When we say that a person is entitled to some outcome, do we also mean that the person deserves that outcome? Can deservingness (or desert and deservedness – to use equivalent terms) be distinguished from entitlement? Or do both terms carry the same meaning? My aim in this chapter is to consider these questions and to describe a study whose results imply that it is important to distinguish between deservingness and entitlement. I will argue that judgments of deservingness involve reference to a person's actions and that they usually relate to positive or negative outcomes that are contingent on a person's positively or negatively valued behavior. Judgments of entitlement are more externally based, and they depend upon a formal or informal set of rules, laws, principles, expectations, or social norms that refer to or imply a person's rights. First, however, it is necessary to clear some semantic and conceptual ground.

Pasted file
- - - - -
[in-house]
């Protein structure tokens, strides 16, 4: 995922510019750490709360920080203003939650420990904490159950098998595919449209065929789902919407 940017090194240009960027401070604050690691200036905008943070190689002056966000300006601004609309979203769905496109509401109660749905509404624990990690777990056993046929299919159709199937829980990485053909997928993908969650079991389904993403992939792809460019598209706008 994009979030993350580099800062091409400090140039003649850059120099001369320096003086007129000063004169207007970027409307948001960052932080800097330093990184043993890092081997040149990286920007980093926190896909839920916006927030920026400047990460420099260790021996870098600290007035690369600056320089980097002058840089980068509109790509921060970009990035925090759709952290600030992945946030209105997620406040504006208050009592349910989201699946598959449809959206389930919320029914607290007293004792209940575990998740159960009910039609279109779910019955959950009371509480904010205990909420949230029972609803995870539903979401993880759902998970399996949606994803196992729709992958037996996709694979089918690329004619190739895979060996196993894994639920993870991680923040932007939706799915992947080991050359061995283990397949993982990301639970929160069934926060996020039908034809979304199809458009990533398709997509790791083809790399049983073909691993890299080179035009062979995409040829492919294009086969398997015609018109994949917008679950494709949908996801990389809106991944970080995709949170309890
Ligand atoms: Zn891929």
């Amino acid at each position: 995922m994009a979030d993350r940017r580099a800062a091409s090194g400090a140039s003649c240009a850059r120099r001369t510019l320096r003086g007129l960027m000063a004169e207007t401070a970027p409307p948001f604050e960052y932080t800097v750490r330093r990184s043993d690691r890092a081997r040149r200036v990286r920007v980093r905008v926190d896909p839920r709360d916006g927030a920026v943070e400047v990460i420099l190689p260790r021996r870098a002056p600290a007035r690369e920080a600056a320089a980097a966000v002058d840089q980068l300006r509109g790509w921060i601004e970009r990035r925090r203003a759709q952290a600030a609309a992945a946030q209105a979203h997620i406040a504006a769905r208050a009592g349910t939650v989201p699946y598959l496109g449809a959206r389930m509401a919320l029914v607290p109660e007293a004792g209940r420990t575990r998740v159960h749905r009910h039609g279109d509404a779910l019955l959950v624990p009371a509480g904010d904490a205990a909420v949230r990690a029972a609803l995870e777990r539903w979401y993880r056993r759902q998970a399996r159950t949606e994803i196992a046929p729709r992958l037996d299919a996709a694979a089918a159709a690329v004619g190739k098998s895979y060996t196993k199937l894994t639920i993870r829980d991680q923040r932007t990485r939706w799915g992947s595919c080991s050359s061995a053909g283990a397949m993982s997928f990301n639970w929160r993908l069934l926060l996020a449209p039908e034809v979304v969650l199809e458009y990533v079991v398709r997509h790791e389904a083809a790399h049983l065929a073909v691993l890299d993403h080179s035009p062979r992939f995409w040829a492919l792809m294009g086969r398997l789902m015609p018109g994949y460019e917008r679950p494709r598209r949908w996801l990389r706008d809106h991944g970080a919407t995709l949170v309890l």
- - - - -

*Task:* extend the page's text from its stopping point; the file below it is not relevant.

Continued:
Some Background Literature
I have provided examples from social psychology and legal theory of the ways in which entitlement and deservingness have been used in the literature on social justice in my recent book, Values, Achievement, and Justice: Studies in the Psychology of Deservingness (Feather, 1999b), as well as a conceptual analysis of the two concepts. I present here a summary of some of the main contributions, focusing on how the concepts of entitlement and deservingness have been discussed and incorporated into theory and research about social justice issues.